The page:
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Jeremy Rifkin Headshot

Will We Heed President Obama's Call for a More Empathic Society?

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In a memorial service held in Tucson, Arizona for victims of the recent tragedy, President Obama called on Americans to "sharpen our instincts for empathy" so that we can become a more civil people.

The President's call for a more empathic culture and civil society raises the troubling question of "What has gone so terribly wrong with America?" Why are we becoming more aggressive, violent, self-interested and intolerant as a society? The problem goes deeper than just blaming the escalating rhetoric of political pundits and talk show hosts. They are playing off a deeper sensibility that has become engrained in the thinking of many Americans.

It is our core beliefs about the very nature of human beings that make us so susceptible to the rising plague of intolerance that is spreading across the land. The American character was forged, in large part, on a skewed idea about who we are as a people that was spawned several hundred years ago in the Protestant Reformation and English Enlightenment.

From the very moment John Winthrop and his flock of Puritans landed on American shores in 1630, we came to believe that we are God's chosen people and that the Lord has a unique covenant with us that makes us special among the peoples of the world. In our economic life, we have become the fiercest supporters of Adam Smith's belief that the naked pursuit of individual self-interest in the market is the defining feature of human nature. In our political life, we have come to believe in "American Exceptionalism," that our political ideology is somehow superior to all others. In our social life, we are the strongest supporters of Social Darwinism, that life is a combative struggle in which only the strongest survive. These highly regarded core beliefs are antithetical to a mature empathic sensibility.

It's no wonder that when President Obama spoke of empathy during his first year in office and mentioned that it is the guiding philosophical principle in his life, he was pummeled and excoriated in the popular press as being weak and unfit to be the "Commander-in-Chief" of the most powerful nation on Earth.

What is there about the concept of empathy that conjures up so much derision? Why are some so frightened?

Perhaps it's because being empathic requires giving up the pretense of being special and anointed. It means being mindful of other points of view. It means abandoning the idea that rank self-interest governs all behavior. And, most important, it means being open to the plight of others.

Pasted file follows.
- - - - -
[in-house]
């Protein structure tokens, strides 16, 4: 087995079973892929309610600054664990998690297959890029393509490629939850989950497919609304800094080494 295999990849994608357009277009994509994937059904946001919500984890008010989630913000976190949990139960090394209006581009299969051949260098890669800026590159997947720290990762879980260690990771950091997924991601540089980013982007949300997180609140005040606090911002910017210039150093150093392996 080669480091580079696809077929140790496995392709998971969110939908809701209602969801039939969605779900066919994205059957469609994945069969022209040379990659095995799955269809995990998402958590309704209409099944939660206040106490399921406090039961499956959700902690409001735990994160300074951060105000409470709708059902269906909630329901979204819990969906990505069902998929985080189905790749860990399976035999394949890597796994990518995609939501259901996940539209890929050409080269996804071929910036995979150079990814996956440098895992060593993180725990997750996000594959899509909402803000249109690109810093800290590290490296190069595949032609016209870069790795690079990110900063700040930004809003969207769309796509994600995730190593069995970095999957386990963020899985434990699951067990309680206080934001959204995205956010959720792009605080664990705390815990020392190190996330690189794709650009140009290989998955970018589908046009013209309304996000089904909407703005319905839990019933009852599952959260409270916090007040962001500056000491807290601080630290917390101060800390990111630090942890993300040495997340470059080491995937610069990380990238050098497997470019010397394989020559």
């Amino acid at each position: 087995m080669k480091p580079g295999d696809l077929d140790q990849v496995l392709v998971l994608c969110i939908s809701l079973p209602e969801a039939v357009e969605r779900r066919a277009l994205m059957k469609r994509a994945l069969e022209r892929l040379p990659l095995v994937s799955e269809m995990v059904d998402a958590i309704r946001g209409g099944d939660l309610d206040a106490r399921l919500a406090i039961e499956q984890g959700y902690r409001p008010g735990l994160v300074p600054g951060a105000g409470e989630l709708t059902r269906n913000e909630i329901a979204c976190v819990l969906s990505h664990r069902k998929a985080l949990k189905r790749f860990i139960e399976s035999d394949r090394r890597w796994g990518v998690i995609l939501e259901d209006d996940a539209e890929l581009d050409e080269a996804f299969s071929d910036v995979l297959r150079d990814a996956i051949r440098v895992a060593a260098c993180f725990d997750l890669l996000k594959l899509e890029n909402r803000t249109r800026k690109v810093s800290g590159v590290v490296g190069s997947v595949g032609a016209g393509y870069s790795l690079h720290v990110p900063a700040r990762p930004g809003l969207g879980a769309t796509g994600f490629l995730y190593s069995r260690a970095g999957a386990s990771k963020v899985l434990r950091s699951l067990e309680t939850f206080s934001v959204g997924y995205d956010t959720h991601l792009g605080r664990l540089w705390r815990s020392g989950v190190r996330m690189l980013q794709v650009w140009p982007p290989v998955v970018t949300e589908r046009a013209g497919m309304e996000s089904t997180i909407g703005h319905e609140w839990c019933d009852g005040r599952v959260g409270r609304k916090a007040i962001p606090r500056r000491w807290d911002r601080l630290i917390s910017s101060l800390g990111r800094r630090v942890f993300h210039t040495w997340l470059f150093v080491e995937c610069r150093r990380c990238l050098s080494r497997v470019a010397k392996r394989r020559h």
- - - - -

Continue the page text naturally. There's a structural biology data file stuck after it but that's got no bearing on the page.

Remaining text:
New discoveries in human evolutionary development are challenging our long held shibboleths about human nature. We are learning that human beings are biologically predisposed not for aggression, violence, self-interest and pleasure seeking utilitarian behavior but, rather, for intimacy and sociability, and that empathy is the emotional and cognitive means by which we express these drives.

To empathize is to experience another's condition as if it was our own. It is to recognize their vulnerabilities and their struggle to flourish and be. To be able to empathize with another requires that we first acknowledge our own vulnerabilities. It is because we realize that life is fraught with challenges, that we are all imperfect, fragile and vulnerable, that life is precious and worthy of being treated with respect, that we are then able to reach out and, through our empathic regard, express our solidarity with our fellow beings. Empathy is how we celebrate each other's existence. To empathize is to civilize.

Empathy is the real "invisible hand" of history. It is the social glue that has allowed our species to express solidarity with each other over ever broader domains. Empathy has evolved over history. In forager-hunter societies, empathy rarely went beyond tribal blood ties. In the great agricultural age, empathy extended past blood ties to associational ties based on religious identification. Jews began to empathize with fellow Jews as if in an extended family, Christians began empathizing with fellow Christians, Muslims with Muslims, and so on. In the Industrial Age, with the emergence of the modern nation-state, empathy extended once again, this time to people of like-minded national identities. Americans began to empathize with Americans, Germans with Germans, Japanese with Japanese. Today empathy is beginning to stretch beyond national boundaries to include the whole of humanity. We are coming to see the biosphere as our indivisible community, and our fellow human beings and creatures as our extended evolutionary family.

This doesn't mean that our national loyalties, religious beliefs and blood affiliations are not important to us. But when they become a litmus test for defining the human sojourn, all other beliefs become the alien other.

For a long time, we Americans have been obsessed with "creating a more perfect union." Maybe it is time to put equal weight on creating a more "empathic society."

Jeremy Rifkin is author of The Empathic Civilization: The Race to Global Consciousness in a World in Crisis